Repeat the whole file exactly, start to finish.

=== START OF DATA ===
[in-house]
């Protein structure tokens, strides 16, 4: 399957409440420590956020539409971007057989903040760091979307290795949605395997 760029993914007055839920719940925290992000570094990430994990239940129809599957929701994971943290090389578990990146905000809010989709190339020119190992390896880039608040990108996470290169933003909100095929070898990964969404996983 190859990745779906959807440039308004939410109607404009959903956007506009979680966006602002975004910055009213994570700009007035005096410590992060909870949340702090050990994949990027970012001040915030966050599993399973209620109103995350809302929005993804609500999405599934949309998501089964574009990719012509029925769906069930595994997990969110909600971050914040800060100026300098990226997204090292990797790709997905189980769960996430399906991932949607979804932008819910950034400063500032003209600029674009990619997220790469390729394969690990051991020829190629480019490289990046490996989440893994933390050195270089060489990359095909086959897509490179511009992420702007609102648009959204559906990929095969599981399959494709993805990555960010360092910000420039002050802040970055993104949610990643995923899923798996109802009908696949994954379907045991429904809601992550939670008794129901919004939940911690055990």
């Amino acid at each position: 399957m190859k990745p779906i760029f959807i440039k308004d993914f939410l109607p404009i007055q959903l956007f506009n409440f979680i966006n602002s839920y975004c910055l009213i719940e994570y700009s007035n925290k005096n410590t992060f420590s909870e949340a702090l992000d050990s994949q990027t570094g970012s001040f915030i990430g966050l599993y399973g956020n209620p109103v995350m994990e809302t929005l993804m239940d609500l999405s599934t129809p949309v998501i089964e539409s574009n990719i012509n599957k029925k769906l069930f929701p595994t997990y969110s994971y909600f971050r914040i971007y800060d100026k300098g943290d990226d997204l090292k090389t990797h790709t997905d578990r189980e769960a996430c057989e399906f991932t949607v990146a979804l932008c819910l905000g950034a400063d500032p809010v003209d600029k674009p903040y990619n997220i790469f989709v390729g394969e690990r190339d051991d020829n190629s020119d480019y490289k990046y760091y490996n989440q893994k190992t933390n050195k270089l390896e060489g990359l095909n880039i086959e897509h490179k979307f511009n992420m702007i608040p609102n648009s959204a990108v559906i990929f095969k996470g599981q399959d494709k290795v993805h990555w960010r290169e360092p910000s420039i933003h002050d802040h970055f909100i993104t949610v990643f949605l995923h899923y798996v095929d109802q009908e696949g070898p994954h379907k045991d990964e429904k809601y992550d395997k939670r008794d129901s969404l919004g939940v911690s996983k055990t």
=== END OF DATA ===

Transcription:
[in-house]
């Protein structure tokens, strides 16, 4: 399957409440420590956020539409971007057989903040760091979307290795949605395997 760029993914007055839920719940925290992000570094990430994990239940129809599957929701994971943290090389578990990146905000809010989709190339020119190992390896880039608040990108996470290169933003909100095929070898990964969404996983 190859990745779906959807440039308004939410109607404009959903956007506009979680966006602002975004910055009213994570700009007035005096410590992060909870949340702090050990994949990027970012001040915030966050599993399973209620109103995350809302929005993804609500999405599934949309998501089964574009990719012509029925769906069930595994997990969110909600971050914040800060100026300098990226997204090292990797790709997905189980769960996430399906991932949607979804932008819910950034400063500032003209600029674009990619997220790469390729394969690990051991020829190629480019490289990046490996989440893994933390050195270089060489990359095909086959897509490179511009992420702007609102648009959204559906990929095969599981399959494709993805990555960010360092910000420039002050802040970055993104949610990643995923899923798996109802009908696949994954379907045991429904809601992550939670008794129901919004939940911690055990």
């Amino acid at each position: 399957m190859k990745p779906i760029f959807i440039k308004d993914f939410l109607p404009i007055q959903l956007f506009n409440f979680i966006n602002s839920y975004c910055l009213i719940e994570y700009s007035n925290k005096n410590t992060f420590s909870e949340a702090l992000d050990s994949q990027t570094g970012s001040f915030i990430g966050l599993y399973g956020n209620p109103v995350m994990e809302t929005l993804m239940d609500l999405s599934t129809p949309v998501i089964e539409s574009n990719i012509n599957k029925k769906l069930f929701p595994t997990y969110s994971y909600f971050r914040i971007y800060d100026k300098g943290d990226d997204l090292k090389t990797h790709t997905d578990r189980e769960a996430c057989e399906f991932t949607v990146a979804l932008c819910l905000g950034a400063d500032p809010v003209d600029k674009p903040y990619n997220i790469f989709v390729g394969e690990r190339d051991d020829n190629s020119d480019y490289k990046y760091y490996n989440q893994k190992t933390n050195k270089l390896e060489g990359l095909n880039i086959e897509h490179k979307f511009n992420m702007i608040p609102n648009s959204a990108v559906i990929f095969k996470g599981q399959d494709k290795v993805h990555w960010r290169e360092p910000s420039i933003h002050d802040h970055f909100i993104t949610v990643f949605l995923h899923y798996v095929d109802q009908e696949g070898p994954h379907k045991d990964e429904k809601y992550d395997k939670r008794d129901s969404l919004g939940v911690s996983k055990t």